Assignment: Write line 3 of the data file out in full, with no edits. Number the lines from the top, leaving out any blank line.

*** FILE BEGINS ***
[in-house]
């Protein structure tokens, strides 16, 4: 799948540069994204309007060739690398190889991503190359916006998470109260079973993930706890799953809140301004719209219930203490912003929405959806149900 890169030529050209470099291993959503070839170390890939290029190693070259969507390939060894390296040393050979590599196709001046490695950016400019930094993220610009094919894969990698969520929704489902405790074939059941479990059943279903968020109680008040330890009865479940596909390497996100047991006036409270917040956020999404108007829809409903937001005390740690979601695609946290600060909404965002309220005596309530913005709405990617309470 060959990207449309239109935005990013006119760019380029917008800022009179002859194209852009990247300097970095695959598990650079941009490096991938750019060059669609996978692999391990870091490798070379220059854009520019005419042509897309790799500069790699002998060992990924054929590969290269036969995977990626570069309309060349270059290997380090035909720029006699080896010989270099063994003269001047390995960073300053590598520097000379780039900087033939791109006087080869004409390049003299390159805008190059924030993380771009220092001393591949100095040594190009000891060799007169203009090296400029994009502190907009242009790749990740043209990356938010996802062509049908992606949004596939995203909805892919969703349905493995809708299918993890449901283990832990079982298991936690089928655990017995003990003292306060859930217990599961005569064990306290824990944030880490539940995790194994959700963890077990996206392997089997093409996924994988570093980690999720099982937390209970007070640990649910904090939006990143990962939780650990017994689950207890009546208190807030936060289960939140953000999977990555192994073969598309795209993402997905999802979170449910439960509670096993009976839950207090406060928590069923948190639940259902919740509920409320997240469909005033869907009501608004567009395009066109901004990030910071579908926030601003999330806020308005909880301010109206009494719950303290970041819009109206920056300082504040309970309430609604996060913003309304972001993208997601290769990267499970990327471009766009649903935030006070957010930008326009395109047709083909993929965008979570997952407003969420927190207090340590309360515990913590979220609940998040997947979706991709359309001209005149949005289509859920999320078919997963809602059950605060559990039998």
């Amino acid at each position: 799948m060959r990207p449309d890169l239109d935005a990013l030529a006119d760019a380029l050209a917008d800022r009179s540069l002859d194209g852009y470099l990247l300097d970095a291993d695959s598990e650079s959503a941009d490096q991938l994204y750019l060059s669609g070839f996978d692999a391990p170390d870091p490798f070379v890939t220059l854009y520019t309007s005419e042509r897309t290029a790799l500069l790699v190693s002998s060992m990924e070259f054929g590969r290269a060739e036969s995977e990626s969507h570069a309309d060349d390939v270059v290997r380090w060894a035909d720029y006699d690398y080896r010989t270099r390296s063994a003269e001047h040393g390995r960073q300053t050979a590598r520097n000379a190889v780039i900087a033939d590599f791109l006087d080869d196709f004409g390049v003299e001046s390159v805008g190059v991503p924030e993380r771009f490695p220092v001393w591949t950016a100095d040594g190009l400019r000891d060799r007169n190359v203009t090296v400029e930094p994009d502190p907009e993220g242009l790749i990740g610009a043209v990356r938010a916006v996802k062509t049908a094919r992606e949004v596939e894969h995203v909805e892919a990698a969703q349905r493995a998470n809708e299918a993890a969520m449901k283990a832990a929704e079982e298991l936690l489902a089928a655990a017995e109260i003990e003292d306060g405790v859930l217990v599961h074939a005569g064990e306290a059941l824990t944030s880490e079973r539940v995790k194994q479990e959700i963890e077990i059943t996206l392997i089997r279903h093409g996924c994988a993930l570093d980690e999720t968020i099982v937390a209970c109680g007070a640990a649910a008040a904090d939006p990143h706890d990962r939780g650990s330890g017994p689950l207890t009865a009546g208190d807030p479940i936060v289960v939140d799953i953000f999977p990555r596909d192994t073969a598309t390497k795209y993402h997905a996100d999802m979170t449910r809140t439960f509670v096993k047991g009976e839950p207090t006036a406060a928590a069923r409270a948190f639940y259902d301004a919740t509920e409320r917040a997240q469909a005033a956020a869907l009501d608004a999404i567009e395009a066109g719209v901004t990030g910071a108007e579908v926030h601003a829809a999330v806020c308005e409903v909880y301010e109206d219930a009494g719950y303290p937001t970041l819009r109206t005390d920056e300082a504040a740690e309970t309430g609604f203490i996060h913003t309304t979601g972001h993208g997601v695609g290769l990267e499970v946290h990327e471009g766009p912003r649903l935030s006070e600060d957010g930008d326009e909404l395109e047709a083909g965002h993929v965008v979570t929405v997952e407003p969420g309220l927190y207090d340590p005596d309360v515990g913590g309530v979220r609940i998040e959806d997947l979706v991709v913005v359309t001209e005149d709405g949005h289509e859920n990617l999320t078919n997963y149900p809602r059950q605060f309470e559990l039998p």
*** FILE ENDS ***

């Amino acid at each position: 799948m060959r990207p449309d890169l239109d935005a990013l030529a006119d760019a380029l050209a917008d800022r009179s540069l002859d194209g852009y470099l990247l300097d970095a291993d695959s598990e650079s959503a941009d490096q991938l994204y750019l060059s669609g070839f996978d692999a391990p170390d870091p490798f070379v890939t220059l854009y520019t309007s005419e042509r897309t290029a790799l500069l790699v190693s002998s060992m990924e070259f054929g590969r290269a060739e036969s995977e990626s969507h570069a309309d060349d390939v270059v290997r380090w060894a035909d720029y006699d690398y080896r010989t270099r390296s063994a003269e001047h040393g390995r960073q300053t050979a590598r520097n000379a190889v780039i900087a033939d590599f791109l006087d080869d196709f004409g390049v003299e001046s390159v805008g190059v991503p924030e993380r771009f490695p220092v001393w591949t950016a100095d040594g190009l400019r000891d060799r007169n190359v203009t090296v400029e930094p994009d502190p907009e993220g242009l790749i990740g610009a043209v990356r938010a916006v996802k062509t049908a094919r992606e949004v596939e894969h995203v909805e892919a990698a969703q349905r493995a998470n809708e299918a993890a969520m449901k283990a832990a929704e079982e298991l936690l489902a089928a655990a017995e109260i003990e003292d306060g405790v859930l217990v599961h074939a005569g064990e306290a059941l824990t944030s880490e079973r539940v995790k194994q479990e959700i963890e077990i059943t996206l392997i089997r279903h093409g996924c994988a993930l570093d980690e999720t968020i099982v937390a209970c109680g007070a640990a649910a008040a904090d939006p990143h706890d990962r939780g650990s330890g017994p689950l207890t009865a009546g208190d807030p479940i936060v289960v939140d799953i953000f999977p990555r596909d192994t073969a598309t390497k795209y993402h997905a996100d999802m979170t449910r809140t439960f509670v096993k047991g009976e839950p207090t006036a406060a928590a069923r409270a948190f639940y259902d301004a919740t509920e409320r917040a997240q469909a005033a956020a869907l009501d608004a999404i567009e395009a066109g719209v901004t990030g910071a108007e579908v926030h601003a829809a999330v806020c308005e409903v909880y301010e109206d219930a009494g719950y303290p937001t970041l819009r109206t005390d920056e300082a504040a740690e309970t309430g609604f203490i996060h913003t309304t979601g972001h993208g997601v695609g290769l990267e499970v946290h990327e471009g766009p912003r649903l935030s006070e600060d957010g930008d326009e909404l395109e047709a083909g965002h993929v965008v979570t929405v997952e407003p969420g309220l927190y207090d340590p005596d309360v515990g913590g309530v979220r609940i998040e959806d997947l979706v991709v913005v359309t001209e005149d709405g949005h289509e859920n990617l999320t078919n997963y149900p809602r059950q605060f309470e559990l039998p």